Tag Info

New answers tagged

0

There is a principle which states that for a rigid body: The net loading can be represented as a 3D line, a magnitude and a pitch. This is the loading screw or wrench. The not motion can be represented as a 3D line, a magnitude and a pitch. This is the motion screw or twist. For both cases the parallel separation of the point of interest from the screw ...


0

Peak torque is a pretty useless number. You can gear torque up or down anyway you like. What sets the limit is the ability to provide torque at speed which is power. In fact, it is the power to weight ratio that is primary indicator of performance. Imagine an electric motor that makes 5000 lbs*ft when its not spinning, but the torque drops down to zero at ...


0

You are correct. The total angular momentum remains constant. As the objects are not approaching head-on, there must be angular momentum. That momentum remains in the joined object as it spins around its COM. The speed of the spin for the joined object will be proportional to the perpendicular distance and speed of approach, and inversely proportional to ...


1

The kinetic energy E of a mass M moving with velocity V is $$E=\frac12 MV^2.$$ Taking the derivative of both sides with respect to time T gives $$P = \frac{dE}{dT} = MV\frac{dV}{dT}.$$ $P = \frac{dE}{dT}$ is power, and $\frac {dV}{dT}$ is acceleration A. Rearranging, we get $${P\over MV} = A.$$ I.e. at a given velocity and mass, the acceleration A is ...


0

You are right. Torques are not free vectors, the same way that linear velocity is not a free vector and it is associated with a specific point. When the point moves, the components of torque and velocity change according to the same transformation law $$ \begin{align} \vec{v}_B & = \vec{v}_A + (\vec{r}_{A}-\vec{r}_B) \times \vec{\omega} \\ \vec{\tau}_B ...


1

Torque is defined as the cross product of two vectors: r and F. r points from the pivot point to the point where the force F is applied. Both vectors are not bound and stay the same vectors no matter where you put them. However, if you combine them via mathematical operations, you have to stick to their rules (here: T1=r2*F3-r3*F2 etc...). There are no ...


0

First, we define the direction of $\vec{\theta}$ between $\vec{\mu}$ and $\vec{B}$ to be positive if $\vec{\theta}$ is coming out of the screen in the sense that $\theta$ is increasing with the right-hand-rule in the counter-clockwise direction. Then, note that the torque $\vec{\tau}=\vec{\mu}\times\vec{B}$ makes the angle between $\vec{\mu}$ and $\vec{B}$ ...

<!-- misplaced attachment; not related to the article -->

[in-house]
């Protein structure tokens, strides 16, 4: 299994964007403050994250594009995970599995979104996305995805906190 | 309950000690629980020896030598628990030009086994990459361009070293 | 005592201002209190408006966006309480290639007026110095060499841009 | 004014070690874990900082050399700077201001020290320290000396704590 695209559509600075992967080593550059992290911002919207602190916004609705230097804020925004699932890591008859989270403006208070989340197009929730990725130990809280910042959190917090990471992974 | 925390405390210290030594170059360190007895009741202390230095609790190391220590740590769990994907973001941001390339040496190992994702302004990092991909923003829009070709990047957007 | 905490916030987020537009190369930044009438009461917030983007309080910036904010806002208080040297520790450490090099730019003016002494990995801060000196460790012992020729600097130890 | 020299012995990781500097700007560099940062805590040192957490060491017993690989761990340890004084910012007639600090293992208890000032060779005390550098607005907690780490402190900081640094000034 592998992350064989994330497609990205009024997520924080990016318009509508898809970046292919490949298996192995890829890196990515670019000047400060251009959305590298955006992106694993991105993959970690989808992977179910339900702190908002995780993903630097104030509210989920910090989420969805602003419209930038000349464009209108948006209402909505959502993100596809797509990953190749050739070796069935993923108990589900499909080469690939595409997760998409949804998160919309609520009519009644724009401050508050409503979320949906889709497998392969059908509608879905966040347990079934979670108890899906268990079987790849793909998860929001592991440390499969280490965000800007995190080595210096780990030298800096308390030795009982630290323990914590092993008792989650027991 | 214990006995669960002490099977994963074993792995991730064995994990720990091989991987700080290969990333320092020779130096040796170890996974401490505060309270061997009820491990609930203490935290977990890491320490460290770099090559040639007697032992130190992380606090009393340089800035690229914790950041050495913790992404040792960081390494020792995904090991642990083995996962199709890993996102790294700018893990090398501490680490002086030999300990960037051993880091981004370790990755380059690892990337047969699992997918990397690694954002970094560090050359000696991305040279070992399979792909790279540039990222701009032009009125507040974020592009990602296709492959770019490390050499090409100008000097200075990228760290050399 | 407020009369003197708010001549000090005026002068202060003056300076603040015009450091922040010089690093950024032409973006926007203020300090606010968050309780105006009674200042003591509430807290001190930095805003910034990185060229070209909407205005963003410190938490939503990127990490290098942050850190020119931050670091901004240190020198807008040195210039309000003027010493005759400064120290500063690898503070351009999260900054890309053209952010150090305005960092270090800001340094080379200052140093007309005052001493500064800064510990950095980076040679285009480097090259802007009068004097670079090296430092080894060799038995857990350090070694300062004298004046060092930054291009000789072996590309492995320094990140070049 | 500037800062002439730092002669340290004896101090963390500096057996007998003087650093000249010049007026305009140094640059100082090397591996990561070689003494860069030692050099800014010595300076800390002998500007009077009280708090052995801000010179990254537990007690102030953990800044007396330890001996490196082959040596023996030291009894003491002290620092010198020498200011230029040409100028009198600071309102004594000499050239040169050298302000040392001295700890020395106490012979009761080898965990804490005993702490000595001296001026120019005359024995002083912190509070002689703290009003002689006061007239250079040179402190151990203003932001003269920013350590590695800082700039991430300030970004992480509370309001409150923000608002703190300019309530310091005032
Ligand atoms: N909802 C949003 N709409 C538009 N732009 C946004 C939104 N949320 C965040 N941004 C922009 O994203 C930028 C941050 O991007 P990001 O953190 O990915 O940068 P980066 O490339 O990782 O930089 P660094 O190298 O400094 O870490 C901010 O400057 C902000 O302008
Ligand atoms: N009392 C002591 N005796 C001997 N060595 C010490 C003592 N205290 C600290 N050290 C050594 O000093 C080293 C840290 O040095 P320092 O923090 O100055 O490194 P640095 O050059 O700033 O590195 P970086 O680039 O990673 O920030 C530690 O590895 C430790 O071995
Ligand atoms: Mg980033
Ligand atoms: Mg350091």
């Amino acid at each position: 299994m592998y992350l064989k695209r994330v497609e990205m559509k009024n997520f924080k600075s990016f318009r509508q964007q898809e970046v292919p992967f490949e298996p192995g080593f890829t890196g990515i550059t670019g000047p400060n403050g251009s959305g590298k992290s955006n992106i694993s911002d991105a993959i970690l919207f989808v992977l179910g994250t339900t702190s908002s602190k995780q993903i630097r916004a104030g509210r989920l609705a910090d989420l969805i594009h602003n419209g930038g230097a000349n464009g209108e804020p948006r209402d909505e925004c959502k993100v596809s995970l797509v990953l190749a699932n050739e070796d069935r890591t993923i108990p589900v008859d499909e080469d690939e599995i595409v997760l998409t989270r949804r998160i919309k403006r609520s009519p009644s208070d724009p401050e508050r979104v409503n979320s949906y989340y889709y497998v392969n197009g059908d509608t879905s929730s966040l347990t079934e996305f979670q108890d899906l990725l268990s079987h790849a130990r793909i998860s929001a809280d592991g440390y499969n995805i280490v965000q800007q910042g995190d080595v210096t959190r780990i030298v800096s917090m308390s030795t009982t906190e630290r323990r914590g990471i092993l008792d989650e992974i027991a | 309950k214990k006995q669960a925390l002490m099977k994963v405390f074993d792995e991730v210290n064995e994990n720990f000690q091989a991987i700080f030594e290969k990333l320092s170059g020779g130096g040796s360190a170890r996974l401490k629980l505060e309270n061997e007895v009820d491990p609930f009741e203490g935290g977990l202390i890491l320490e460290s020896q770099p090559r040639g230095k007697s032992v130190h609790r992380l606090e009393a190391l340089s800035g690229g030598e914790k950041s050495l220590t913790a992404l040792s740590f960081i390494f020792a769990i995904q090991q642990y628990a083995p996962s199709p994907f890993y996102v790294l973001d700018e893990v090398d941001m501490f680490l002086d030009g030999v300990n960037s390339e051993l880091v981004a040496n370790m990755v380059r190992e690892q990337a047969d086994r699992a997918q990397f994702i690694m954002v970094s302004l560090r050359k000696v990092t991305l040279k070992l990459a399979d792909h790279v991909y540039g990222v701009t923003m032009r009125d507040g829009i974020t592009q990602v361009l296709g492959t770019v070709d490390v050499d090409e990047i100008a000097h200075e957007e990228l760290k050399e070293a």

1

Torque is calculated with $$\sum \vec{\tau} = \sum_i( \vec{r}_i \times \vec{F}_i)$$ where $\times$ is the vector cross product, $\vec{r}_i$ the location of each force $\vec{F}_i$. So based on your diagram you have $$\vec{\tau} = \begin{pmatrix} x \\ \sqrt{2 x +1} \\ 0 \end{pmatrix} \times \begin{pmatrix} F_{1}x \\ F_{1y} \\ 0 \end{pmatrix} + ...


1

You can translate a force F along its vector (line of action) without changing the torque. For example, you can slide $F_1$ all the way to the vertical member - the one that force $F_2$ acts along. Now if you look at the diagram I drew: you can see two different ways to compute the torque. Method 1: Extend $F_1$ along its direction, draw the ...


7

Since torque is defined as the rate of change of angular momentum, the more fundamental question would be whether angular momentum is a vector in SR. The answer is no, because there is no vector cross product in four dimensions. Angular momentum is a rank-2 tensor.


1

I think the lecture does not do a good job of explaining the fundamentals of mechanics. The (torque,force) combo works together the exact same way a (velocity,rotation) work together. These are sometimes called dual vectors, or screws. So if a body is rotating, its velocity on the location you are measuring with $\vec{v} = \vec{r} \times \vec{\omega}$. The ...


0

The force that a current carrying wire experiences in a magnetic field is known as the Lorentz force, in differential form: $$ d\mathbf{F} = \int_{wire} I d\mathbf{l}\times\textbf{B}$$. $d\mathbf{l}$ is in the direction of the current. Since $I$ is uniform along the wire, the integration is just replaced by $\cdot L$, where $L$ is the length of the wire. ...


0

A few items I would do differently. First - make sure everything is in SI units (you are mostly doing that by converting inches to meters etc). And don't try to get 6 digits of precision. 4400 pounds is 2000 kg, not 1995.806. Really. Next, don't assume that a "unit of time" (in terms of your calculations of where the car is next) needs to be a second. ...


0

If you want to take the sum of moments, you have to take **all the external forces ** into account. The summation of moments has no preference for a certain force, allowing it to be in the equation. All forces are in the summation, only their resulting moment can be zero. If we look at the following example, assuming that all the spacings, e.g. ...



Top 50 recent answers are included